• Verbascum is one plant highlighted by Plant Heritage as not having a national plant collection. Plant collections are vital in helping conserve a species. Perhaps you could be the one to start one?
Browse Verbascum varieties here:

Shop plant genera featured in the Hardy's Festival Show Garden below:

How does your garden grow? Let us know what's flourishing in your patch using the hashtag #ShowUsYourBlooms
This article is part of The Candide Festival of Flowers, an online floral ‘take over’, aiming to unite the nation in a joyful celebration of gardens, plants, pollinators and people! Read more from the series here.

Related articles

In the garden


How to Divide Perennials

As our flowering perennials are slowing and starting to go over, now is an excellent time to think about moving some of those...
A close up of a flower

10 of the Best New Flowers to Grow in 2021

Named in honour of the seven NHS Nightingale Hospitals and the dedicated healthcare workers who have worked around the clock...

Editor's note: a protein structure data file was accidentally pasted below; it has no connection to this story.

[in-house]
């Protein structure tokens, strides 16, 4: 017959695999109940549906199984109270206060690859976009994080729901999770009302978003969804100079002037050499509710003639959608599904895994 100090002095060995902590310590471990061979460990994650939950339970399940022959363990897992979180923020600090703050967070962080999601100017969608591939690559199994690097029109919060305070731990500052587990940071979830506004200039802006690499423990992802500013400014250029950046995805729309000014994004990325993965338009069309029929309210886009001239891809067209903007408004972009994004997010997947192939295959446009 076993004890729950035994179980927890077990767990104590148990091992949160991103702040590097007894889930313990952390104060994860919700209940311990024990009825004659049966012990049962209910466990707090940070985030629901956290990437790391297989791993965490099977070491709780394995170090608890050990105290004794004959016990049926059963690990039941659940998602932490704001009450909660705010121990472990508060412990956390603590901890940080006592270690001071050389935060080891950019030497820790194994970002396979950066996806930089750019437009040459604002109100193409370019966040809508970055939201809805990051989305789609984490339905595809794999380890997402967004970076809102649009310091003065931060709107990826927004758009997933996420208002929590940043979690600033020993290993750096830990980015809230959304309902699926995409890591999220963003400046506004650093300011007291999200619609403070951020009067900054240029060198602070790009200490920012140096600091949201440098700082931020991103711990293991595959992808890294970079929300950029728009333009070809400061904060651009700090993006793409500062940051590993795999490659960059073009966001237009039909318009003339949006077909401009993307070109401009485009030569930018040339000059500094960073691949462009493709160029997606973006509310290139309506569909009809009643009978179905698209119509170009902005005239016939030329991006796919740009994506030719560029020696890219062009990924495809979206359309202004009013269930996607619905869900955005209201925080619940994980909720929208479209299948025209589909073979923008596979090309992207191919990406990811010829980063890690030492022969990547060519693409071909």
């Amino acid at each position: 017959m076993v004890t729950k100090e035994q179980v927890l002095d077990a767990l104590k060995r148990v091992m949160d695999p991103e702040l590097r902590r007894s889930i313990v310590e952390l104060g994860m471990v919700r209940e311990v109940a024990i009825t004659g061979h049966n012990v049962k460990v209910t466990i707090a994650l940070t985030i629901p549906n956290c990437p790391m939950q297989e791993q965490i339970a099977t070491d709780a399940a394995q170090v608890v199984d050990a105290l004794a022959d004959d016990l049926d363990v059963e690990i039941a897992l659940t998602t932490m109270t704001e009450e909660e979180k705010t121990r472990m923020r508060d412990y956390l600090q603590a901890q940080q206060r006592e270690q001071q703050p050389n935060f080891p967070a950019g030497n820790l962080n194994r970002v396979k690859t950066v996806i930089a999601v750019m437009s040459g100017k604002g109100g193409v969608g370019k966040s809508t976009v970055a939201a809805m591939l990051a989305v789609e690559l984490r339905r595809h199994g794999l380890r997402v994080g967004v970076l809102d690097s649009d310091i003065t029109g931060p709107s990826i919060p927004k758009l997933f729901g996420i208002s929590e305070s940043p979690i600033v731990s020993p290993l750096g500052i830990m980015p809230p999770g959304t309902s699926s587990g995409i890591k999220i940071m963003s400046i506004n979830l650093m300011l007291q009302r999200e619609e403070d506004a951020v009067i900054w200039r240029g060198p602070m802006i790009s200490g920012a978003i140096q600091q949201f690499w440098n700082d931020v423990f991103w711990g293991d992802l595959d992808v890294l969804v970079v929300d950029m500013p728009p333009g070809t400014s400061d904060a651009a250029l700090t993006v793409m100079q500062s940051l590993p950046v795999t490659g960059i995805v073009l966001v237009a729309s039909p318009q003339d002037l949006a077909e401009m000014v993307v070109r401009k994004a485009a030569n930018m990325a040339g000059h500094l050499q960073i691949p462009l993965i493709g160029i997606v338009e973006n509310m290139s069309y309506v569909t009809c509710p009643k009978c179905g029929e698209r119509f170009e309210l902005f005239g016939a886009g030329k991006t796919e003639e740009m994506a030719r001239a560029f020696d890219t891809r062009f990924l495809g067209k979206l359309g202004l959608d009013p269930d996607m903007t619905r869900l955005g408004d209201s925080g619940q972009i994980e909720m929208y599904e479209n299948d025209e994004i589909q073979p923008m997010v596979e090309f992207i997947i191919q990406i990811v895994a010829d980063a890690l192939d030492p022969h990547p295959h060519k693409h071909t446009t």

Winter flowering pansies in a window box

In the garden


What Flowers to Sow Now for Beautiful Winter Displays

Because the seeds are small and often quite expensive, it pays to sow these winter flowering bedding plants in trays filled...

Love gardens? Sign up for Candide’s Almanac!

A weekly edit of freshly picked gardening tips, travel guides, and the best botanical days out happening near you. Unsubscribe at any time.



About usCareersPrivacy policy

Candide is your guide to visiting UK public gardens. Find the best gardens, buy tickets and enter with just your phone. Download the app for offline tickets, community access and more.

Terms & ConditionsCode of Conduct

© 2023 Candide

Made in Bristol